As word continues to circulate that Bills Pro Bowl left tackle Jason Peters won't be happy until and unless he becomes the highest-paid left tackle in the NFL, the football-wise observers out there seem to weigh in on the side of the Bills doing whatever it takes to keep him.
Now that the Bills have added Terrell Owens to the offense, Peters is needed to keep quarterback Trent Edwards upright long enough to get the ball to T.O. and Lee Evans, not to mention open a few holes for Marshawn Lynch (whenever he returns from suspension) and Fred Jackson. That is the conventional wisdom.
I share that view, but only to a point. While Peters was criticized, and rightly so, for a slow start after his ill-advised holdout, he remains one of the most talented left tackles in the NFL, and he's only 27 years old. Talented left tackles are expensive, and Peters and agent Eugene Parker know it.
But at what price?
This is where I think the Bills have to draw some type of line and stick to their guns, because for me, a player who's only leverage is to hurt his team and teammates by withholding his services despite being under contract, is not a player to count on. Peters still has two years left on a deal that was already restructured for him once, and while he has good reason to feel underpaid at $3.8m and $3.4m due in 2009 and 2010, that is still the contract he gladly signed two years ago.
The going rate? No doubt Peters and Parker will point to the deal top overall pick Jake Long signed with Miami a year ago; a deal worth an average of $11.5m a year. It's a virtual joke that NFL rookies who haven't played a down rake in that kind of money, and the NFL really needs to address that, but that's another subject for another day.
More comparitive, is the contract the Carolina Panthers just did with talented left tackle Jordan Gross, which averages about $10m for six years. Gross is a year older than Peters, and some would say a notch below, but that's for somebody else to debate.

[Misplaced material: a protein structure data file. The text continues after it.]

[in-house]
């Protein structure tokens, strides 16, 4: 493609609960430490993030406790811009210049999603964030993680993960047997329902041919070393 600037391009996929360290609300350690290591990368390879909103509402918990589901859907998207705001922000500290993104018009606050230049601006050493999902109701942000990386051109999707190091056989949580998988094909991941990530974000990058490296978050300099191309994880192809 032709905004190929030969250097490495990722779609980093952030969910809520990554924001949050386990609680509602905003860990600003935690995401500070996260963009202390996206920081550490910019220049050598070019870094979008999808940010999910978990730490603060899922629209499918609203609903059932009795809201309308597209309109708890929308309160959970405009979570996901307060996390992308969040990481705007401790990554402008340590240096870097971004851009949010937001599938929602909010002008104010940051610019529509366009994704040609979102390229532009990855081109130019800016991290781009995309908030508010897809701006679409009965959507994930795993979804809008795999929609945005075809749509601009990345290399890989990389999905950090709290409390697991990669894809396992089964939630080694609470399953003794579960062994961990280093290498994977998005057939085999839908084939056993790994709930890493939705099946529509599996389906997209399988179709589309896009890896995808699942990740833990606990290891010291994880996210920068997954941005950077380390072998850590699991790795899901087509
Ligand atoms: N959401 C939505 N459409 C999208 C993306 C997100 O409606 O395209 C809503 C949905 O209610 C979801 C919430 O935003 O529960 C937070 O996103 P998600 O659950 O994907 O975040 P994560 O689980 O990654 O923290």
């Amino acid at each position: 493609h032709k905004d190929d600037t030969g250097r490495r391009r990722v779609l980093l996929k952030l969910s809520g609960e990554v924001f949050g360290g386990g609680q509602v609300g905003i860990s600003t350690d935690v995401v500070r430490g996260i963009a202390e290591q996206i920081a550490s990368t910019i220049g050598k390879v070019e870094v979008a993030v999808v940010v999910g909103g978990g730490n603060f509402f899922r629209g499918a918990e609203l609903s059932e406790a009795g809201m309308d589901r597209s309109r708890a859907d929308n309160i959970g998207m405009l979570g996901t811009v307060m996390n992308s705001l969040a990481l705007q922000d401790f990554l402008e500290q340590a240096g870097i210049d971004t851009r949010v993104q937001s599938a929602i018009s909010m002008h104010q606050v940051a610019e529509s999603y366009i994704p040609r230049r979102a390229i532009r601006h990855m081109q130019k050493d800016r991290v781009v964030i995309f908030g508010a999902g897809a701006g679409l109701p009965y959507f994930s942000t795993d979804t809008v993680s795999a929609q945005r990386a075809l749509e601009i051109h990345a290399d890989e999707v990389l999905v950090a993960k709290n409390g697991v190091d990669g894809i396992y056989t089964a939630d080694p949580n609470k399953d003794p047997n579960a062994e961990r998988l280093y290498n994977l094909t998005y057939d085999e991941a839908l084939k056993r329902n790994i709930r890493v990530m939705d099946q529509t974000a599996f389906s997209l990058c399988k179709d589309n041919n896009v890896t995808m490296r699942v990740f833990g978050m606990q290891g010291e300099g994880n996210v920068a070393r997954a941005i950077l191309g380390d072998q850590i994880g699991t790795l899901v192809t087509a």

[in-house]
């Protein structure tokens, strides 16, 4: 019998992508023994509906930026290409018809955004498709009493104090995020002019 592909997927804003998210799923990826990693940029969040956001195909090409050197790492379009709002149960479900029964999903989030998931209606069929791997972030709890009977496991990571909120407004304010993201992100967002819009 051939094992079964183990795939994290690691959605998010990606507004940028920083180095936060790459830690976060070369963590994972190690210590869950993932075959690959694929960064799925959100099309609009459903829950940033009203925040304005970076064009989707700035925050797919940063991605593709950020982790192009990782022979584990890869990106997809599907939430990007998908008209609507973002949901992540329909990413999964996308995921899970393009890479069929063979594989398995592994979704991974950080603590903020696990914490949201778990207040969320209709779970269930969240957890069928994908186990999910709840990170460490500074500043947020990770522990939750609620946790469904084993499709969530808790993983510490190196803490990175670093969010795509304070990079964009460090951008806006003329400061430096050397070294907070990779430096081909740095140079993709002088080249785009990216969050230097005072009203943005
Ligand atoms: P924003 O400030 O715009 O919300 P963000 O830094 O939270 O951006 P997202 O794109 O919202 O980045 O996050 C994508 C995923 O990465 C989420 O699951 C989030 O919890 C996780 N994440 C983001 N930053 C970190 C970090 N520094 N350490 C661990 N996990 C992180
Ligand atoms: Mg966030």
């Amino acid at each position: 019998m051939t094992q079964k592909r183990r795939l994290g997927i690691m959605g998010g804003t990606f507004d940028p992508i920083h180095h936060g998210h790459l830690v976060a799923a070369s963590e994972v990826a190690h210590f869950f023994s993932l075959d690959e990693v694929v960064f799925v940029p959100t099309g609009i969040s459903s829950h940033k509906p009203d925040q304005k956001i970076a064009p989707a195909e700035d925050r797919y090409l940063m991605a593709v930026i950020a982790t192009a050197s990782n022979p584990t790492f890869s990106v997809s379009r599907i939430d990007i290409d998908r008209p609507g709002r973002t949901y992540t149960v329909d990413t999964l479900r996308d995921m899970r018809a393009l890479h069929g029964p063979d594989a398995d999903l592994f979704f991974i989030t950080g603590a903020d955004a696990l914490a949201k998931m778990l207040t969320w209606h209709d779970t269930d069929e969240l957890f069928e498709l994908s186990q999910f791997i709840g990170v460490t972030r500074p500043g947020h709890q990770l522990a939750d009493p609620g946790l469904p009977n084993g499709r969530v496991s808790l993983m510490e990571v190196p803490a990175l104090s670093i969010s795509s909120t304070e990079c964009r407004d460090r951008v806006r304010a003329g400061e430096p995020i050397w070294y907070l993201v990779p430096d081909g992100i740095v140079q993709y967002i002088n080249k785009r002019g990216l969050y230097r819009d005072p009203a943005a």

What it boils down to for me, is the notion that ANY player feels he has to be THE highest paid, regardless of what the numbers are. There's no point in referring to the slumping economy, etc., because I guarantee you JP could care less about that. That's for other people.
We already know Peters is willing to sit out again, until he starts to miss a check to start the season, and he's in exactly that same situation now, only this time, the Bills ARE offering him a hefty raise. We don't know the specifics, but to guess the offer might DOUBLE his current deal seems reasonable to assume.
If that's not enough, then cut ties now, and move forward. There'll be a market for Peters, and several suitors who won't mind paying him what he thinks he's worth, even if he is off base.
The Philadelphia Eagles, for example, have TWO #1 picks in the April draft at #21 and #28. There's the chance a Michael Oher of Ole Miss, or William Beatty of U-Conn, or Eben Britton of Arizona would be there, and it's reasonable to think any of them could step in as the Bills starting LT this season. Would they be Peters? No.
But then again, the Bills might also get another high draft pick or two out of the deal, and be rid of a player who is never happy with his contract, while saving some cap room for other potential moves at the same time.
My gut tells me the Bills WILL get a deal done with Peters, but I think its a mistake to get that deal done if it doesn't make economic sense.